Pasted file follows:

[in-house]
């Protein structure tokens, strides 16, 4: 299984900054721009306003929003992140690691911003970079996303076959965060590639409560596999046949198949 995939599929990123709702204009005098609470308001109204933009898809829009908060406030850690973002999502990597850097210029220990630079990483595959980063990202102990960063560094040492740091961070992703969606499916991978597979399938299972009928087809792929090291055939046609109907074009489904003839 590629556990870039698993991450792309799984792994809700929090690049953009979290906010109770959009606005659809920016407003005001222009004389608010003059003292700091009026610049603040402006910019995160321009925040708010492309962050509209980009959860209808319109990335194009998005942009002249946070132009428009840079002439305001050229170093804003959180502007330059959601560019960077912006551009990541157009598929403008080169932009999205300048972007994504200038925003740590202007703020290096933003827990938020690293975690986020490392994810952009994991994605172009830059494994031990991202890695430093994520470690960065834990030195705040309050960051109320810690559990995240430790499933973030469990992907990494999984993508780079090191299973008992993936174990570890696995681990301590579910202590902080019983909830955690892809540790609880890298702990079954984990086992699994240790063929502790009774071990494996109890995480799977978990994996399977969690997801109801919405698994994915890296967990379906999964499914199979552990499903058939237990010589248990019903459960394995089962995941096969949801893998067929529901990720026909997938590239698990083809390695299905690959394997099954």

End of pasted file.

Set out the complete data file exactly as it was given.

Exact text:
[in-house]
């Protein structure tokens, strides 16, 4: 299984900054721009306003929003992140690691911003970079996303076959965060590639409560596999046949198949 995939599929990123709702204009005098609470308001109204933009898809829009908060406030850690973002999502990597850097210029220990630079990483595959980063990202102990960063560094040492740091961070992703969606499916991978597979399938299972009928087809792929090291055939046609109907074009489904003839 590629556990870039698993991450792309799984792994809700929090690049953009979290906010109770959009606005659809920016407003005001222009004389608010003059003292700091009026610049603040402006910019995160321009925040708010492309962050509209980009959860209808319109990335194009998005942009002249946070132009428009840079002439305001050229170093804003959180502007330059959601560019960077912006551009990541157009598929403008080169932009999205300048972007994504200038925003740590202007703020290096933003827990938020690293975690986020490392994810952009994991994605172009830059494994031990991202890695430093994520470690960065834990030195705040309050960051109320810690559990995240430790499933973030469990992907990494999984993508780079090191299973008992993936174990570890696995681990301590579910202590902080019983909830955690892809540790609880890298702990079954984990086992699994240790063929502790009774071990494996109890995480799977978990994996399977969690997801109801919405698994994915890296967990379906999964499914199979552990499903058939237990010589248990019903459960394995089962995941096969949801893998067929529901990720026909997938590239698990083809390695299905690959394997099954």